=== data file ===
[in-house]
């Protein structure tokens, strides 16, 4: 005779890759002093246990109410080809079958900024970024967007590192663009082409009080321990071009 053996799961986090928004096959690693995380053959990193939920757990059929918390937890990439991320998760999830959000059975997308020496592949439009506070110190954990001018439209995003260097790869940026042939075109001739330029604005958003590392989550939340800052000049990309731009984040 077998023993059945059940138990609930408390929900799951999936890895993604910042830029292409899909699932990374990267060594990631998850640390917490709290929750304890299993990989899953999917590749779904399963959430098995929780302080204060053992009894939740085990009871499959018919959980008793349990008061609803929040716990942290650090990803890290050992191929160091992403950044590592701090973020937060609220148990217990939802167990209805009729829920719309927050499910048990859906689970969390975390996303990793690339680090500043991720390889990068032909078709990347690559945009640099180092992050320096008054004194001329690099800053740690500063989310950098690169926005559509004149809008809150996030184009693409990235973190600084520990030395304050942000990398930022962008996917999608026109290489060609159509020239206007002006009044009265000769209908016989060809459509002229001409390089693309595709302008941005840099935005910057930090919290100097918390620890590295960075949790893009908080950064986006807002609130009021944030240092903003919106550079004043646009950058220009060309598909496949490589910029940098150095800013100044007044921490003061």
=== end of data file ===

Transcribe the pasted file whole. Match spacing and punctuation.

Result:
[in-house]
């Protein structure tokens, strides 16, 4: 005779890759002093246990109410080809079958900024970024967007590192663009082409009080321990071009 053996799961986090928004096959690693995380053959990193939920757990059929918390937890990439991320998760999830959000059975997308020496592949439009506070110190954990001018439209995003260097790869940026042939075109001739330029604005958003590392989550939340800052000049990309731009984040 077998023993059945059940138990609930408390929900799951999936890895993604910042830029292409899909699932990374990267060594990631998850640390917490709290929750304890299993990989899953999917590749779904399963959430098995929780302080204060053992009894939740085990009871499959018919959980008793349990008061609803929040716990942290650090990803890290050992191929160091992403950044590592701090973020937060609220148990217990939802167990209805009729829920719309927050499910048990859906689970969390975390996303990793690339680090500043991720390889990068032909078709990347690559945009640099180092992050320096008054004194001329690099800053740690500063989310950098690169926005559509004149809008809150996030184009693409990235973190600084520990030395304050942000990398930022962008996917999608026109290489060609159509020239206007002006009044009265000769209908016989060809459509002229001409390089693309595709302008941005840099935005910057930090919290100097918390620890590295960075949790893009908080950064986006807002609130009021944030240092903003919106550079004043646009950058220009060309598909496949490589910029940098150095800013100044007044921490003061």